The clock is running out on 2013, and it is time to get inspired to face 2014:
• Spend health care dollars. Most health care flexible spending accounts mandate that the money you contribute be spent before year's end or you forfeit whatever remains. Don't let that money go to waste.
• Assess time off. By now, you know whether you have neglected to take time to rest and relax in 2013. The Society of Human Resource Management found employees at 61 percent of its member organizations had an average of three or more unused vacation days each year. Study the 2014 calendar to schedule vacation days now for next year.
• Network. "You never know where your best friend's cousin works or who he knows," says Amanda Augustine, job search expert for TheLadders.com, an online job-matching service for professionals. More people are hired in December and January than any other months, according to CareerBuilder.com, an online employment website.
• Max out contributions. Joseph L. Saka, director in charge of the Tax Services practice of accounting firm Berkowitz Pollack Brant in Miami, suggests you use the year end to max out your annual contributions to retirement plans such as 401(k) plans and IRAs.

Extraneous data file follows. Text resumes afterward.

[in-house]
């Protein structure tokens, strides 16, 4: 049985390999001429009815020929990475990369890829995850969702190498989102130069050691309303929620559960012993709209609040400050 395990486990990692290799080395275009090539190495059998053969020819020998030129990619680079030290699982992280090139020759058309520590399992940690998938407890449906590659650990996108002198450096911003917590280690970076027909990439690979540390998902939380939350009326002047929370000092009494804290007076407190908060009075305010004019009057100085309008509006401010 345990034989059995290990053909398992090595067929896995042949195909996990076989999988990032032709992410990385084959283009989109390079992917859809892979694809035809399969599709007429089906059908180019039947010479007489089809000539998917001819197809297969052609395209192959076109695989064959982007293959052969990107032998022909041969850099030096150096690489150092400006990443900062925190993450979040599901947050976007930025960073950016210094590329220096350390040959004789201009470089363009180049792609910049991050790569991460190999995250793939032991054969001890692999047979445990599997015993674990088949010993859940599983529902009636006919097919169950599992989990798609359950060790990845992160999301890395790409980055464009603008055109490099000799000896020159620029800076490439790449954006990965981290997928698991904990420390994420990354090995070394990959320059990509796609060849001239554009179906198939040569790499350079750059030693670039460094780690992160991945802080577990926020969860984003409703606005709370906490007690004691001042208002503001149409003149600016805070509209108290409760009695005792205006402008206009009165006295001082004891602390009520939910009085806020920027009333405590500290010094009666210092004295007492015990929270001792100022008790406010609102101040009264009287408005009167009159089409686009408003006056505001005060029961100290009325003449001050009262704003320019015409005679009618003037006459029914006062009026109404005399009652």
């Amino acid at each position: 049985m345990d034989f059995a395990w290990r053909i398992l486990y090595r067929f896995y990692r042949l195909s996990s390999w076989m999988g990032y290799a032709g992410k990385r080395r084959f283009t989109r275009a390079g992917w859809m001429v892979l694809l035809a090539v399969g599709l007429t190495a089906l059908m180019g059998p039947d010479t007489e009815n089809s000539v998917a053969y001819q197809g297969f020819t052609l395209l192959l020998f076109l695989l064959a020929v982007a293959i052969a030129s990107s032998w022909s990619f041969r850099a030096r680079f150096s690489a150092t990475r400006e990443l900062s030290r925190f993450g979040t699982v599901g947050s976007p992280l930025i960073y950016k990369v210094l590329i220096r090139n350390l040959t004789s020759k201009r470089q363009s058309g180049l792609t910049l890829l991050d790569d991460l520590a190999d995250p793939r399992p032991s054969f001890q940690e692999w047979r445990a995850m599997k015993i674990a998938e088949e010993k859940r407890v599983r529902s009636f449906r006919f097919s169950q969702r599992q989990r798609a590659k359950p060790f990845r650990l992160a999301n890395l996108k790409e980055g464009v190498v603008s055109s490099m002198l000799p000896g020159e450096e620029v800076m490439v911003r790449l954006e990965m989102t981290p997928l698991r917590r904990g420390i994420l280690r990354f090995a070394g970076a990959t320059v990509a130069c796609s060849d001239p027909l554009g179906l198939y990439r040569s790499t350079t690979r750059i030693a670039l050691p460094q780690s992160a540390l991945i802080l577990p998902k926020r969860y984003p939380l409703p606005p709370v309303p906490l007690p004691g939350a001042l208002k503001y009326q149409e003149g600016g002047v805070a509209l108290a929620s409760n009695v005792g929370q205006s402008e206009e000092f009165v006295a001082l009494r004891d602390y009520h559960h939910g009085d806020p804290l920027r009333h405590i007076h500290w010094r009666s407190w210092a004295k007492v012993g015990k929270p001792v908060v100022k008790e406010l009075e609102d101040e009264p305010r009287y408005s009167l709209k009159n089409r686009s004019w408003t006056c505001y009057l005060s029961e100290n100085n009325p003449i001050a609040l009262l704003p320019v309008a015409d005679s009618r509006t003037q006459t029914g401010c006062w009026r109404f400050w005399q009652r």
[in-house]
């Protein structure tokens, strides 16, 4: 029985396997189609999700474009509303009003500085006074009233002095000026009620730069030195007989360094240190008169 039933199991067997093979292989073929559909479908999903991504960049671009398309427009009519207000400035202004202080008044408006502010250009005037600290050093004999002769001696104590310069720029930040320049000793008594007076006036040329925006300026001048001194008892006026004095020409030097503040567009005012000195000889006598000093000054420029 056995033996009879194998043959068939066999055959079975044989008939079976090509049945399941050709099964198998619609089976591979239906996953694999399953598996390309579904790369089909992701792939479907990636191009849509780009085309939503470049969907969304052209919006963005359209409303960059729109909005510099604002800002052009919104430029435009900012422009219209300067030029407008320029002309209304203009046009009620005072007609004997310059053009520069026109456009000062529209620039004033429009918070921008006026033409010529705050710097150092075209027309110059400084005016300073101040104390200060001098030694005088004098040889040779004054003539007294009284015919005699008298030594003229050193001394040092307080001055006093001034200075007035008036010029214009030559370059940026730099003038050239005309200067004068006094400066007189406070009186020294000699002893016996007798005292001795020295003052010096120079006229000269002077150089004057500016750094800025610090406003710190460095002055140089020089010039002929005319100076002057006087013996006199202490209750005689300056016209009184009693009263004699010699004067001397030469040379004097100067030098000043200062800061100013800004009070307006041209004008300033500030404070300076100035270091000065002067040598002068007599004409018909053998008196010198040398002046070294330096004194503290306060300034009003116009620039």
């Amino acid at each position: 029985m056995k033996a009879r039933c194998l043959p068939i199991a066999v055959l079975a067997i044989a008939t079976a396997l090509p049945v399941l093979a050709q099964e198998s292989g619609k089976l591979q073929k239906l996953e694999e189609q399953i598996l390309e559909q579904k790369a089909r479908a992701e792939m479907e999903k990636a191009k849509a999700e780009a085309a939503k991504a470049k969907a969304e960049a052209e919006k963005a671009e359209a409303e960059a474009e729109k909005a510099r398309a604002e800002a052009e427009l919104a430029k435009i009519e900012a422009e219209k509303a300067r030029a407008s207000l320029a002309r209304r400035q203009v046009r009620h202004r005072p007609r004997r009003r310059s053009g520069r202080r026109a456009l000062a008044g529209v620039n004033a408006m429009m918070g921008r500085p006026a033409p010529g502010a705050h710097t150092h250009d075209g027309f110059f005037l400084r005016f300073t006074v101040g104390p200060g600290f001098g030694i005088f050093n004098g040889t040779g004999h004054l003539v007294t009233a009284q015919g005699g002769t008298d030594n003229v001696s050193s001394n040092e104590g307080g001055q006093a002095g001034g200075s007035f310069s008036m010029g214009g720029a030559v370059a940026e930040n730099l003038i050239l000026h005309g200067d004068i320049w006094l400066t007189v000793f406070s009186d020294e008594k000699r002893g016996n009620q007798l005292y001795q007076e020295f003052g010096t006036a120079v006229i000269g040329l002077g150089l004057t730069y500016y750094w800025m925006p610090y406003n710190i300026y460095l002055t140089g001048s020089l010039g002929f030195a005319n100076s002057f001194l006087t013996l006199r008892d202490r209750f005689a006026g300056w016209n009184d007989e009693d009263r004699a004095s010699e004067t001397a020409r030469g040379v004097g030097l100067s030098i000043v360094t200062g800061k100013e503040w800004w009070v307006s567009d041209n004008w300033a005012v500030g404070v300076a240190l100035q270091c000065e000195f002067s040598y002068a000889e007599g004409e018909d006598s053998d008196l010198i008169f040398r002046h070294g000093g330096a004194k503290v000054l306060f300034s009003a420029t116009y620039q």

• Position yourself. Now's the time to evaluate your next career move. Casandra Roache, a Fort Lauderdale, Fla., life coach and founder of InspireMany.com, suggests having a conversation with your supervisor about moving up the ladder. If you are the business owner rather than employee, set business goals now to be ready for January.
• Clean out email. Declare email bankruptcy or move all email to an archive and start fresh for 2014, suggests Shani Magosky, a business/productivity coach with Vitesse Consulting in Fort Lauderdale.
• Review social media and email marketing strategies. If you don't know what online marketing efforts are working for you, now's your chance to figure it out. For anyone active on social media, it's a good time to craft an editorial calendar for 2014. Quarterly objectives and seasonality should drive customer interactions.
• Be charitable. If you've been meaning to contribute time or money to a good cause, get to it. For many charities, end-of-year fundraising is the difference between a successful year and financial hard times, and it might be your opportunity for a 2013 tax deduction.
Cindy Krischer Goodman is CEO of BalanceGal LLC; email@example.com